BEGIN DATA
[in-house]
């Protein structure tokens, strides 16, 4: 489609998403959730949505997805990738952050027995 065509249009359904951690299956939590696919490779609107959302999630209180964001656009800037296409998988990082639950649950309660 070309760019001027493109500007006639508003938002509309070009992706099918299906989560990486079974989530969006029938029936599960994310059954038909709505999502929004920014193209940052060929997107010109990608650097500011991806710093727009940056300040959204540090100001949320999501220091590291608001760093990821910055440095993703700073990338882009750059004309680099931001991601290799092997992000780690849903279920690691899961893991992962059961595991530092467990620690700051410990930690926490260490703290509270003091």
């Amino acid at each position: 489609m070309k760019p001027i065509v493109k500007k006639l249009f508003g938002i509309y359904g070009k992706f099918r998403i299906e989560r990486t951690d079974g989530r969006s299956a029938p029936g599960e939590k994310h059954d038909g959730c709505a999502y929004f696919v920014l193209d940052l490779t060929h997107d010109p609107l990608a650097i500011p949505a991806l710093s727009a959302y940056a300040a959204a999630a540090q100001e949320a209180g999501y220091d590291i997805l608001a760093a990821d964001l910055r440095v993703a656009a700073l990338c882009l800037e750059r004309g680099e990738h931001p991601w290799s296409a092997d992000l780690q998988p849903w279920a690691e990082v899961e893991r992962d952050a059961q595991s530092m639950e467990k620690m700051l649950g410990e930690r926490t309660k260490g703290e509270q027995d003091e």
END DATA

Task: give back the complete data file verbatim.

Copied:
[in-house]
């Protein structure tokens, strides 16, 4: 489609998403959730949505997805990738952050027995 065509249009359904951690299956939590696919490779609107959302999630209180964001656009800037296409998988990082639950649950309660 070309760019001027493109500007006639508003938002509309070009992706099918299906989560990486079974989530969006029938029936599960994310059954038909709505999502929004920014193209940052060929997107010109990608650097500011991806710093727009940056300040959204540090100001949320999501220091590291608001760093990821910055440095993703700073990338882009750059004309680099931001991601290799092997992000780690849903279920690691899961893991992962059961595991530092467990620690700051410990930690926490260490703290509270003091």
């Amino acid at each position: 489609m070309k760019p001027i065509v493109k500007k006639l249009f508003g938002i509309y359904g070009k992706f099918r998403i299906e989560r990486t951690d079974g989530r969006s299956a029938p029936g599960e939590k994310h059954d038909g959730c709505a999502y929004f696919v920014l193209d940052l490779t060929h997107d010109p609107l990608a650097i500011p949505a991806l710093s727009a959302y940056a300040a959204a999630a540090q100001e949320a209180g999501y220091d590291i997805l608001a760093a990821d964001l910055r440095v993703a656009a700073l990338c882009l800037e750059r004309g680099e990738h931001p991601w290799s296409a092997d992000l780690q998988p849903w279920a690691e990082v899961e893991r992962d952050a059961q595991s530092m639950e467990k620690m700051l649950g410990e930690r926490t309660k260490g703290e509270q027995d003091e």